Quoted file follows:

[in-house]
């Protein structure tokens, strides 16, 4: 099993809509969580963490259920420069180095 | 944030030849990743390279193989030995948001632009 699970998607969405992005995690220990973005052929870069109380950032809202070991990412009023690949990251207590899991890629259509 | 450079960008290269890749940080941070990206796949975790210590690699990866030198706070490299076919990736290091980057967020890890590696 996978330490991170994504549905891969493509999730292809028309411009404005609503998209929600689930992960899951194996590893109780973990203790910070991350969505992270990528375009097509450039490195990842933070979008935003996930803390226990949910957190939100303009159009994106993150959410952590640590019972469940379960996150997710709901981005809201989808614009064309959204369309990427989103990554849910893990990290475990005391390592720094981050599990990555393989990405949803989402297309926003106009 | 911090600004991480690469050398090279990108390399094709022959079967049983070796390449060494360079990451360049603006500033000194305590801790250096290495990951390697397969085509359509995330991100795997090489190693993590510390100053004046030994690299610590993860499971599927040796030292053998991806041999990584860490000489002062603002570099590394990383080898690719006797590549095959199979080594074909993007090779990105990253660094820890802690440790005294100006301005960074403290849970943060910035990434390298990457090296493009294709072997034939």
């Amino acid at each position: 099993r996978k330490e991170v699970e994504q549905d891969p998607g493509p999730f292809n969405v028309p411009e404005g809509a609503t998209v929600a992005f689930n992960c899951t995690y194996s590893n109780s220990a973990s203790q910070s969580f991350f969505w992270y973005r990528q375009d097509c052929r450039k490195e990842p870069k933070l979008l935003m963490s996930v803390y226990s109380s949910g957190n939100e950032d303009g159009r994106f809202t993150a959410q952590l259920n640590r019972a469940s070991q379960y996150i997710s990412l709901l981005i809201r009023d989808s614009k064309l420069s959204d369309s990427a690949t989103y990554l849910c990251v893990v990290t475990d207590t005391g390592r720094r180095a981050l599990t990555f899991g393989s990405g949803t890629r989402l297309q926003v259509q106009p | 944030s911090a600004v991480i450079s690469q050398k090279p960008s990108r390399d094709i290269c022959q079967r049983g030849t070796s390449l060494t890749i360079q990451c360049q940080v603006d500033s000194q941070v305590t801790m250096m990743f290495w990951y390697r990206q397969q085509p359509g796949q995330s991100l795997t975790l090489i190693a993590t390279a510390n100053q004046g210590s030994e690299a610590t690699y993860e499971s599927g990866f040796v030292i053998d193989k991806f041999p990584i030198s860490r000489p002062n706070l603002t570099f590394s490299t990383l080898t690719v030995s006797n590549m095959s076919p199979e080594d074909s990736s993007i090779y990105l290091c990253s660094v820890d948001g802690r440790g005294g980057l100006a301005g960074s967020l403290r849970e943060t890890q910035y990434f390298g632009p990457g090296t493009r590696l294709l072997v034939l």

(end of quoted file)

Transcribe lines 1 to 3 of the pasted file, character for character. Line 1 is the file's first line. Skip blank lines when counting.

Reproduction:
[in-house]
């Protein structure tokens, strides 16, 4: 099993809509969580963490259920420069180095 | 944030030849990743390279193989030995948001632009 699970998607969405992005995690220990973005052929870069109380950032809202070991990412009023690949990251207590899991890629259509 | 450079960008290269890749940080941070990206796949975790210590690699990866030198706070490299076919990736290091980057967020890890590696 996978330490991170994504549905891969493509999730292809028309411009404005609503998209929600689930992960899951194996590893109780973990203790910070991350969505992270990528375009097509450039490195990842933070979008935003996930803390226990949910957190939100303009159009994106993150959410952590640590019972469940379960996150997710709901981005809201989808614009064309959204369309990427989103990554849910893990990290475990005391390592720094981050599990990555393989990405949803989402297309926003106009 | 911090600004991480690469050398090279990108390399094709022959079967049983070796390449060494360079990451360049603006500033000194305590801790250096290495990951390697397969085509359509995330991100795997090489190693993590510390100053004046030994690299610590993860499971599927040796030292053998991806041999990584860490000489002062603002570099590394990383080898690719006797590549095959199979080594074909993007090779990105990253660094820890802690440790005294100006301005960074403290849970943060910035990434390298990457090296493009294709072997034939």
């Amino acid at each position: 099993r996978k330490e991170v699970e994504q549905d891969p998607g493509p999730f292809n969405v028309p411009e404005g809509a609503t998209v929600a992005f689930n992960c899951t995690y194996s590893n109780s220990a973990s203790q910070s969580f991350f969505w992270y973005r990528q375009d097509c052929r450039k490195e990842p870069k933070l979008l935003m963490s996930v803390y226990s109380s949910g957190n939100e950032d303009g159009r994106f809202t993150a959410q952590l259920n640590r019972a469940s070991q379960y996150i997710s990412l709901l981005i809201r009023d989808s614009k064309l420069s959204d369309s990427a690949t989103y990554l849910c990251v893990v990290t475990d207590t005391g390592r720094r180095a981050l599990t990555f899991g393989s990405g949803t890629r989402l297309q926003v259509q106009p | 944030s911090a600004v991480i450079s690469q050398k090279p960008s990108r390399d094709i290269c022959q079967r049983g030849t070796s390449l060494t890749i360079q990451c360049q940080v603006d500033s000194q941070v305590t801790m250096m990743f290495w990951y390697r990206q397969q085509p359509g796949q995330s991100l795997t975790l090489i190693a993590t390279a510390n100053q004046g210590s030994e690299a610590t690699y993860e499971s599927g990866f040796v030292i053998d193989k991806f041999p990584i030198s860490r000489p002062n706070l603002t570099f590394s490299t990383l080898t690719v030995s006797n590549m095959s076919p199979e080594d074909s990736s993007i090779y990105l290091c990253s660094v820890d948001g802690r440790g005294g980057l100006a301005g960074s967020l403290r849970e943060t890890q910035y990434f390298g632009p990457g090296t493009r590696l294709l072997v034939l």